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Going out in San Juan can be a raucous, all-night affair. Weekends are especially lively and Calle de San Sebastián in Old San Juan becomes jam-packed with people out to party. It tends to get busy around 11pm and winds down after 3am, though many bars and clubs – especially in the beach districts – keep going well beyond dawn. Lovers of rum, cocktails, salsa and, not least, thumping reggaetón, are particularly well catered for; in addition, the gay scene is the most sophisticated in the Caribbean. If you want something a little less intense, the large resorts offer plenty of activities as well and you can always hit the casinos.

Bars

Old San Juan has the highest concentration of historic, local cantinas full of character. Many SoFo restaurants double as lounge bars at the weekend, if that’s more your thing. In Condado, the hotel bars overlooking the beaches are the best places for drinks, but there are several pubs inland and Santurce is just a short drive or walk away, home to some of the biggest clubs, a thriving gay scene and the lively bar and restaurant area known as La Placita, centred on the Plaza del Mercado. Come here on a Thursday or Friday night, when the whole area becomes a wild salsa party. Isla Verde nightlife is fairly self-contained but just as animated, with most bars open until dawn, especially on weekends – here also many restaurants double as bars and discos.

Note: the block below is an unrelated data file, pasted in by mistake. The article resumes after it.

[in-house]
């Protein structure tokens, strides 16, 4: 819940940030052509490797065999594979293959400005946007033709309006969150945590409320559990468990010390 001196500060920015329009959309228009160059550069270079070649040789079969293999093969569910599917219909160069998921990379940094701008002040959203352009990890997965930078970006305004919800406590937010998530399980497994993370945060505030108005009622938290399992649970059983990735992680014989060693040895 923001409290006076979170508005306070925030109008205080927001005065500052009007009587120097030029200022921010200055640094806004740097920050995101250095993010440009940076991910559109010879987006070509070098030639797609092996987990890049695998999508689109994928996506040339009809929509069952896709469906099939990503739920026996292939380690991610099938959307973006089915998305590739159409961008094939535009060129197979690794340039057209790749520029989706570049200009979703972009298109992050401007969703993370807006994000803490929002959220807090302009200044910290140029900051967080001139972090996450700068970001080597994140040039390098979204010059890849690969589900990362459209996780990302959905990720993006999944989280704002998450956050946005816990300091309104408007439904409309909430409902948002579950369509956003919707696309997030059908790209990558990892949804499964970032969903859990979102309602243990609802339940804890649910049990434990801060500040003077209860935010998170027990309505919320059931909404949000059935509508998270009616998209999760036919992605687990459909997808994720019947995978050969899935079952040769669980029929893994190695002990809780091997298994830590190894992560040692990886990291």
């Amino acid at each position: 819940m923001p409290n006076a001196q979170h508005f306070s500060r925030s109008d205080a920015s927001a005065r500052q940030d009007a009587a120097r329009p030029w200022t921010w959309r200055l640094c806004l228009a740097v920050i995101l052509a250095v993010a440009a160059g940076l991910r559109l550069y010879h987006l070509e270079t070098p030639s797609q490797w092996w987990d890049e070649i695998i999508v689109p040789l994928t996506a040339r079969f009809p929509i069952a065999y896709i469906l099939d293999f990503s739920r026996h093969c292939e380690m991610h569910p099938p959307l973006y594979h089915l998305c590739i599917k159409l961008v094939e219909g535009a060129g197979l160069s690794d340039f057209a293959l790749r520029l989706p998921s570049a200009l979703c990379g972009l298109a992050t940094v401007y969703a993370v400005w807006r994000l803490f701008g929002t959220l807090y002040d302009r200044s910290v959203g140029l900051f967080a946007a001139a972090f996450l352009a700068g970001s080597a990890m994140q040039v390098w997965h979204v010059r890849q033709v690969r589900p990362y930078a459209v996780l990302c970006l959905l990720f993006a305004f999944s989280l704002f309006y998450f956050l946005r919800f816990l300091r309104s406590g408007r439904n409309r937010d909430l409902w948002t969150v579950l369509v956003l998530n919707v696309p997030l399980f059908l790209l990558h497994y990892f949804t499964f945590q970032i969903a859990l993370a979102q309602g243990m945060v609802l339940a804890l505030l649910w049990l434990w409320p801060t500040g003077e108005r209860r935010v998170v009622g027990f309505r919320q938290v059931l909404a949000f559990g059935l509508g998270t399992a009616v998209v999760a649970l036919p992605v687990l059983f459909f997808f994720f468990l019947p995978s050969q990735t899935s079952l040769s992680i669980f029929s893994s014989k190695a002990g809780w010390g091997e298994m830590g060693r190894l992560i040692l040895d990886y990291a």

Clubs

The major clubs in San Juan tend to serve up the usual mix of hip-hop and house variants, but as elsewhere in Latin America, almost all of them splice in (or have nights dedicated to) Latino sounds such as salsa. This being Puerto Rico, there’s also plenty of reggaetón around.

Salsa

San Juan is one of the world’s great centres of salsa and if you love Latin dance you’re in for a real treat. Lessons are a good way to get warmed up for clubs that specialize in salsa beats, but there are also shows and live performances, many in the resort hotels, where you can watch popular salsa bands and professional dancers do the work. It’s also worth checking with the tourist office for upcoming events and salsa festivals: the annual Salsa Congress (t787/449-2002, whttp://www.puertoricosalsacongress.com) is usually held at the Puerto Rico Convention Center every July. You can generally get tickets to watch the main competition for $10, while other performances cost $10–25.

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